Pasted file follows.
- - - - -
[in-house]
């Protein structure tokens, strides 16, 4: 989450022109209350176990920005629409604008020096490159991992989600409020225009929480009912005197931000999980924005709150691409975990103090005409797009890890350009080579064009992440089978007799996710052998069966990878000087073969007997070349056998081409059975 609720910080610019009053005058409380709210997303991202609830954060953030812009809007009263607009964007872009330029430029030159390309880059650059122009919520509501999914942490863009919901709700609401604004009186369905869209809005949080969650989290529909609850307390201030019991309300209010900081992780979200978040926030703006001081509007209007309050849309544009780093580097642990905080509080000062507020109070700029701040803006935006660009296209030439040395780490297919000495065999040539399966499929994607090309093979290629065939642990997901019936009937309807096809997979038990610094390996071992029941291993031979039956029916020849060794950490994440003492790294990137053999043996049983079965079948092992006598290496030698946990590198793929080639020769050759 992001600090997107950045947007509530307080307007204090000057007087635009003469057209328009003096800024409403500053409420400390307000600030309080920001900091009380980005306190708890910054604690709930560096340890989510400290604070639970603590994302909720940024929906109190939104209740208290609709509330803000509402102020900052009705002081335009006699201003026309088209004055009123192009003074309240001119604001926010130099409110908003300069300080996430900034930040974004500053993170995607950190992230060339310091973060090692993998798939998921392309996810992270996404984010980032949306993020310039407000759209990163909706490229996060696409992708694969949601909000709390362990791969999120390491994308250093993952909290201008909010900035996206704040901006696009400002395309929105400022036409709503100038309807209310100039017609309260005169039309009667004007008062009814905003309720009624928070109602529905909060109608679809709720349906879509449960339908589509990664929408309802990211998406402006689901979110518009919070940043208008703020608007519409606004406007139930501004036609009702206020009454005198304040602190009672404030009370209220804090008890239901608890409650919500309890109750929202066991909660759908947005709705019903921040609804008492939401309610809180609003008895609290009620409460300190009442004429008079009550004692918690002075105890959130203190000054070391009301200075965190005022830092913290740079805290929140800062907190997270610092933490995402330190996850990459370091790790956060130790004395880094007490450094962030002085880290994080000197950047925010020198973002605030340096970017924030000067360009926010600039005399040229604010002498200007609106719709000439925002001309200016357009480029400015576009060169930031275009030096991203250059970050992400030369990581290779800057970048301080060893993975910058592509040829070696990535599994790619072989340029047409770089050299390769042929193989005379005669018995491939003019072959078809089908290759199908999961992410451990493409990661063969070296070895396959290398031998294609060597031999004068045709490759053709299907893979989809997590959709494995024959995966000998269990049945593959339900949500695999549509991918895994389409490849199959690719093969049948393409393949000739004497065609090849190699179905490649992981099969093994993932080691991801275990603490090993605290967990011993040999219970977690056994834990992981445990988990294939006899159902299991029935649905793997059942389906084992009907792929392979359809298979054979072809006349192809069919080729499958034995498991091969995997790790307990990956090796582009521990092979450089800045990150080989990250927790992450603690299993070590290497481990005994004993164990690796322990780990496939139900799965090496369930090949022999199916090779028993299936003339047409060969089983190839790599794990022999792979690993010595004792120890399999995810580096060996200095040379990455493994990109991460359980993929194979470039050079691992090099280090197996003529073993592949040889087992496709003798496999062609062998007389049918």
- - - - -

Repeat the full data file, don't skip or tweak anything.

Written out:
[in-house]
């Protein structure tokens, strides 16, 4: 989450022109209350176990920005629409604008020096490159991992989600409020225009929480009912005197931000999980924005709150691409975990103090005409797009890890350009080579064009992440089978007799996710052998069966990878000087073969007997070349056998081409059975 609720910080610019009053005058409380709210997303991202609830954060953030812009809007009263607009964007872009330029430029030159390309880059650059122009919520509501999914942490863009919901709700609401604004009186369905869209809005949080969650989290529909609850307390201030019991309300209010900081992780979200978040926030703006001081509007209007309050849309544009780093580097642990905080509080000062507020109070700029701040803006935006660009296209030439040395780490297919000495065999040539399966499929994607090309093979290629065939642990997901019936009937309807096809997979038990610094390996071992029941291993031979039956029916020849060794950490994440003492790294990137053999043996049983079965079948092992006598290496030698946990590198793929080639020769050759 992001600090997107950045947007509530307080307007204090000057007087635009003469057209328009003096800024409403500053409420400390307000600030309080920001900091009380980005306190708890910054604690709930560096340890989510400290604070639970603590994302909720940024929906109190939104209740208290609709509330803000509402102020900052009705002081335009006699201003026309088209004055009123192009003074309240001119604001926010130099409110908003300069300080996430900034930040974004500053993170995607950190992230060339310091973060090692993998798939998921392309996810992270996404984010980032949306993020310039407000759209990163909706490229996060696409992708694969949601909000709390362990791969999120390491994308250093993952909290201008909010900035996206704040901006696009400002395309929105400022036409709503100038309807209310100039017609309260005169039309009667004007008062009814905003309720009624928070109602529905909060109608679809709720349906879509449960339908589509990664929408309802990211998406402006689901979110518009919070940043208008703020608007519409606004406007139930501004036609009702206020009454005198304040602190009672404030009370209220804090008890239901608890409650919500309890109750929202066991909660759908947005709705019903921040609804008492939401309610809180609003008895609290009620409460300190009442004429008079009550004692918690002075105890959130203190000054070391009301200075965190005022830092913290740079805290929140800062907190997270610092933490995402330190996850990459370091790790956060130790004395880094007490450094962030002085880290994080000197950047925010020198973002605030340096970017924030000067360009926010600039005399040229604010002498200007609106719709000439925002001309200016357009480029400015576009060169930031275009030096991203250059970050992400030369990581290779800057970048301080060893993975910058592509040829070696990535599994790619072989340029047409770089050299390769042929193989005379005669018995491939003019072959078809089908290759199908999961992410451990493409990661063969070296070895396959290398031998294609060597031999004068045709490759053709299907893979989809997590959709494995024959995966000998269990049945593959339900949500695999549509991918895994389409490849199959690719093969049948393409393949000739004497065609090849190699179905490649992981099969093994993932080691991801275990603490090993605290967990011993040999219970977690056994834990992981445990988990294939006899159902299991029935649905793997059942389906084992009907792929392979359809298979054979072809006349192809069919080729499958034995498991091969995997790790307990990956090796582009521990092979450089800045990150080989990250927790992450603690299993070590290497481990005994004993164990690796322990780990496939139900799965090496369930090949022999199916090779028993299936003339047409060969089983190839790599794990022999792979690993010595004792120890399999995810580096060996200095040379990455493994990109991460359980993929194979470039050079691992090099280090197996003529073993592949040889087992496709003798496999062609062998007389049918």